Björk Guðmundsdóttir, the Icelandic pop singer known by her first name, and her infamous swan dress. Her haunting songs, such as Bachelorette (with its fiddle and cello string section and lyric “I’m a fountain of blood in the shape of a girl”) and Joga, are just as memorable.
My fiddle teacher James Anderson’s tango/jazz band on tour in Boulder, Colorado. Complete with dancers. This is new, original music from their latest self-titled album, APQ—which stands for Austin Piazzolla Quintet. Which you can buy here. And keep up with them here and here.
Another arduous hour-long rehearsal last night of the four American pieces the new orchestra workshop I joined will perform Aug. 1 at a South Austin nursing home. The young teacher/conductor is diplomatic. “If you’re not sure you’re in the right place,” she said to everyone, “play softer.” She wasn’t looking at me, but I knew who she meant.
Looking forward to LOCO’s two hours tonight which is tiring in its own way but easier all around because after two and a half years of jigs, reels and Old Time, I’m comfortable with it and am always in the right place. Even if I wasn’t, since fiddlers all play loud there’s no need to “play softer.”
My teacher encouraged me to try the orchestra stuff and we go over the pieces in advance, but he warned me what to expect, too. Faking is common in symphonies worldwide, he told me, and it’s always advisable to underplay even when you’re sure your intonation is good and you’re in the groove. And play things shorter than written so you’re not still playing when everyone else has stopped… Oops.
As for the nursing home, yeah, good works and all that. The venue is free to the teacher/conductor and comes with a built-in audience. All but one of the other players are young and will just come and go feeling they’ve done their civic duty. Me and that other older one will look around and feel a bit threatened, more determined than ever not to wind up in such a place.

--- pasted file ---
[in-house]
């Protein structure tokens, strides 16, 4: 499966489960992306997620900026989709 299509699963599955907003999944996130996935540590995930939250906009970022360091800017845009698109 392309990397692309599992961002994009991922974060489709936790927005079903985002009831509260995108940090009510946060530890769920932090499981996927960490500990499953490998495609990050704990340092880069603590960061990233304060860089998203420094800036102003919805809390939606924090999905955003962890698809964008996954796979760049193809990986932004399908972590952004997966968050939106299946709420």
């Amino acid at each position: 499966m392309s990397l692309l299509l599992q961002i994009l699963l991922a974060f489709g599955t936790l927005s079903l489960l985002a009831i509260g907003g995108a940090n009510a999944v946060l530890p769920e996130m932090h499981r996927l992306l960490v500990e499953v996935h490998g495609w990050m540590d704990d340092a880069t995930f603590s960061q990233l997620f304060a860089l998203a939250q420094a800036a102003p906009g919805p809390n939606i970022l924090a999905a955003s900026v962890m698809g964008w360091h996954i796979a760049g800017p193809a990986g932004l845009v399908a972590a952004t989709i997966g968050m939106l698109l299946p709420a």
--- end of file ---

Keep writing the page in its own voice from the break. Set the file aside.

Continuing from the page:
UPDATE: The concert went well. No major goofs. And the nursing home was the nicest one I’ve ever seen. I wouldn’t mind being “incarcerated” there, if it came to that.
My violin teacher’s latest project, performing the other day at Central Market South in Austin. Their style has been described as “swing jazz,” though they mostly play straight eights. They play a few standard covers such as Black Orpheus but mostly James’ original compositions: Altitude, Nocturne, Waffle, etc.
He’s on the violin. The others, L to R, are guitarist/composer Alan Retamozo, drummer Brennan Howell and bassist/composer Phil Spencer. Elevation refers to James, Brennan and Phil being from Colorado. Here’s an audio sampler of their work on four of James’ compositions: Waffle, Soho, Mountain Time & Tag Team.
A great beauty as well as a virtuoso violinist.
It was fun, indeed, but I haven’t worked that hard since I retired. Rehearsing a lengthy piece is work. The end-of-the-week concert was a breeze comparatively. And the workshop’s classes were a bit long, though the subjects were useful:
Intonation, expressive performance and bow variations, the bow being 90 percent of the fiddle as my teacher likes to say. The old joke goes: it’s not true the devil invented the fiddle but it is true that he invented the bow. And how.
Nevertheless I am going to try and get in the UTexas adult orchestra to continue this classical adventure a little longer. Only snag would be if I had to audition. I doubt I could get through that. Stay tuned, as the fiddlers say. Ha, ha.
UPDATE: The UTexas Strings Project “parent” orchestra runs an hour a week from September to May and doesn’t require an audition (or a child in the Strings Project), so I’m going to plan on it.
MORE: Meanwhile I signed up for a summer version of the above—five rehearsals and a performance—paid my $100 fee, got my 3 charts via PDF and am practicing them for the start on July 14.
Less than a week still to practice for my five-day Chamber Orchestra Workshop at Blackerby Violin on Anderson Lane not far from the rancho.
Twenty of us adult beginners, including violins, cellos and violas, will be rehearsing Telemann’s Concerto In D Major, Elgar’s Chanson de Matin, and Mozart’s Serenade in Four Movements for a recital on the last day. “The real classical repertoire,” as my teacher put it. But also a couple of light things such as Scarborough Fair.
After several years of playing Old Time and contra dance music, and lately practicing jazz ballads and klezmer, this will be my first venture into classical music. I think it’s going to be fun.
UPDATE: Fun, yes, but also work. Not only am I one of the few 70-or-older participants, I’m the only one without much classical in my musical background.